-- Ed (, February 09, 2002.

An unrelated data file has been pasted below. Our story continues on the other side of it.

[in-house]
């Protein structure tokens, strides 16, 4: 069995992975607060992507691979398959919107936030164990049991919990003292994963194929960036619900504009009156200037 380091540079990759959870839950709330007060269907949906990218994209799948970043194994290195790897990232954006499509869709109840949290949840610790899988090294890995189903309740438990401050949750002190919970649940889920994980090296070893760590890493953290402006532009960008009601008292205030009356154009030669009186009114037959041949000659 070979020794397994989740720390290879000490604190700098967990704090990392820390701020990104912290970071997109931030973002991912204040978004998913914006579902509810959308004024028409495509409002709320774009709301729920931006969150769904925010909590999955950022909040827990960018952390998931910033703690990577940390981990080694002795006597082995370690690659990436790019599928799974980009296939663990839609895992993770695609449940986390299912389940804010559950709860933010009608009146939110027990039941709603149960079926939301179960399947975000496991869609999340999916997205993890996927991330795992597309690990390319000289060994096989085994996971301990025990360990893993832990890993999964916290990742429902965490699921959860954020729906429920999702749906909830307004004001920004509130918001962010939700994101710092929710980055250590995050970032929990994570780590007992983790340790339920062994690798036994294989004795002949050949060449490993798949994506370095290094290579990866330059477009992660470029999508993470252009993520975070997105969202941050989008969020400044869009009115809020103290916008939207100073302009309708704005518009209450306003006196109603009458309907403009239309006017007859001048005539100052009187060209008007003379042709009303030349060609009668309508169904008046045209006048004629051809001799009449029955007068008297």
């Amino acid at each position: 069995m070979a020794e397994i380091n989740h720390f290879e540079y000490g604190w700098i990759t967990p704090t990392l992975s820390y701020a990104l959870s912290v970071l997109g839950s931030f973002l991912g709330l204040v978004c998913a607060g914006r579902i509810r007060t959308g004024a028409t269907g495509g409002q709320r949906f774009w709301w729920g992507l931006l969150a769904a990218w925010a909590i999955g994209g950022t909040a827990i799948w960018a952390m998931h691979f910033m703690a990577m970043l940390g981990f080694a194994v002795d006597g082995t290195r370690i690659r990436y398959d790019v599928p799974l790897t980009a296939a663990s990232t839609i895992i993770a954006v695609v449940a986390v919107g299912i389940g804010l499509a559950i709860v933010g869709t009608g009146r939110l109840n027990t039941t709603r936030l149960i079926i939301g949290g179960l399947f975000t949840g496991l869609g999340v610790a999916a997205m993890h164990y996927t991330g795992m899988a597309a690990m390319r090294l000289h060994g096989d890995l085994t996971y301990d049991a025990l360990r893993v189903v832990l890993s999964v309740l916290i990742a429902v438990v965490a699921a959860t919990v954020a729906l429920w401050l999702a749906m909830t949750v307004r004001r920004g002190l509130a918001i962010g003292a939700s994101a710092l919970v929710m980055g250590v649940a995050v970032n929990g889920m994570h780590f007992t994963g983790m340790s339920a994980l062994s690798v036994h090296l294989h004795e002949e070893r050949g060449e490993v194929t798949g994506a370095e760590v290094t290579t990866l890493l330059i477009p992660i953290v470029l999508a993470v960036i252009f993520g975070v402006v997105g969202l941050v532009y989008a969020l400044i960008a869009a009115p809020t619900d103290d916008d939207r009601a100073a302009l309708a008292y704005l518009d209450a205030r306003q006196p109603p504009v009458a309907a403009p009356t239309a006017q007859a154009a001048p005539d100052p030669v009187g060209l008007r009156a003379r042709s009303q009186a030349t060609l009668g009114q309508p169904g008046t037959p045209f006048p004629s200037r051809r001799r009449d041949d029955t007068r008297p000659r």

THIS is a terrific post.It really touchs the thread of what motivates any of our photographs. You shoot to sell to someone and the picture should be for the customer. You shoot for art and the picture is for the critic. If you are lucky you shoot some stuff for yourself and the result should be something you personally go back to over time and care about. I am selfish about the stuff for myself and I confess I hope some of it could be art, but it is not the prime mover determining the time I take printing and caring for these photos. So what about the Mono lake shots? Weston is everyones favorite to cite. There are famous pictures by Weston (Edward), Adams, Weston (Brett) and a host of others and while it took me a long time to really appreciate the differences, I am struck by the beauty of Brett Weston's versions of these overdone(?) scenes of a really beautiful place (I am only trying to contrast three different photographers here.) Brett clearly has value added over both Edward and Ansel..really beautiful images that really are different. Same place, straight photography, same some cases THE exact same tools and yet profoundly different. A different view of a place and not a copy and not fuzzy or distorted. Ansel was motivated to MARKET his stuff. He WANTED to make a living from what he shot and did a great job. A very great teacher, photographer and marketer. He admired Weston for his purity and in fact he recognized Weston gave up a LOT to be who he was..which is one of the reasons we love him. I asked Kipton Kumler (back in the 70's) why he didn't dedicate himself to being a photographer and his response was that he was used to living a middle class life and did not want to live in a garret. He was (is?) an excellent photographer and an upcoming star in the fine art photo world .